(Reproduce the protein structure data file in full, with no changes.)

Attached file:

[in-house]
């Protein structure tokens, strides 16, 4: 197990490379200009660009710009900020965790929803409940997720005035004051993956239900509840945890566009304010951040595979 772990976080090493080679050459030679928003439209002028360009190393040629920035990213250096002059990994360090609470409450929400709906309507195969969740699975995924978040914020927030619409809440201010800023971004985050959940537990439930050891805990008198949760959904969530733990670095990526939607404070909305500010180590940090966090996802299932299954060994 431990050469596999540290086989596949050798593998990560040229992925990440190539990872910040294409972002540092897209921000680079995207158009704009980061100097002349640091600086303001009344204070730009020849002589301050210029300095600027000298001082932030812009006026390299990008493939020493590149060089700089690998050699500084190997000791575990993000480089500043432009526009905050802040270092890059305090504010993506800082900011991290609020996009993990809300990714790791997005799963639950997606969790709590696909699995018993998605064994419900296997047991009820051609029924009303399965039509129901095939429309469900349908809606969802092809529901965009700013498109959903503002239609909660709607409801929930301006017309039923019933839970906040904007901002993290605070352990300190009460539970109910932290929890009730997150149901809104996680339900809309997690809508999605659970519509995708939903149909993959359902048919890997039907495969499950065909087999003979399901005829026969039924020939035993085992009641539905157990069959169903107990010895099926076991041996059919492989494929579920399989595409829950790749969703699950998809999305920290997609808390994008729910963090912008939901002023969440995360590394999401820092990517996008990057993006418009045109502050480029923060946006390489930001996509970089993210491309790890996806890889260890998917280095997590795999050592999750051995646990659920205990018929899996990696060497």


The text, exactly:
[in-house]
């Protein structure tokens, strides 16, 4: 197990490379200009660009710009900020965790929803409940997720005035004051993956239900509840945890566009304010951040595979 772990976080090493080679050459030679928003439209002028360009190393040629920035990213250096002059990994360090609470409450929400709906309507195969969740699975995924978040914020927030619409809440201010800023971004985050959940537990439930050891805990008198949760959904969530733990670095990526939607404070909305500010180590940090966090996802299932299954060994 431990050469596999540290086989596949050798593998990560040229992925990440190539990872910040294409972002540092897209921000680079995207158009704009980061100097002349640091600086303001009344204070730009020849002589301050210029300095600027000298001082932030812009006026390299990008493939020493590149060089700089690998050699500084190997000791575990993000480089500043432009526009905050802040270092890059305090504010993506800082900011991290609020996009993990809300990714790791997005799963639950997606969790709590696909699995018993998605064994419900296997047991009820051609029924009303399965039509129901095939429309469900349908809606969802092809529901965009700013498109959903503002239609909660709607409801929930301006017309039923019933839970906040904007901002993290605070352990300190009460539970109910932290929890009730997150149901809104996680339900809309997690809508999605659970519509995708939903149909993959359902048919890997039907495969499950065909087999003979399901005829026969039924020939035993085992009641539905157990069959169903107990010895099926076991041996059919492989494929579920399989595409829950790749969703699950998809999305920290997609808390994008729910963090912008939901002023969440995360590394999401820092990517996008990057993006418009045109502050480029923060946006390489930001996509970089993210491309790890996806890889260890998917280095997590795999050592999750051995646990659920205990018929899996990696060497």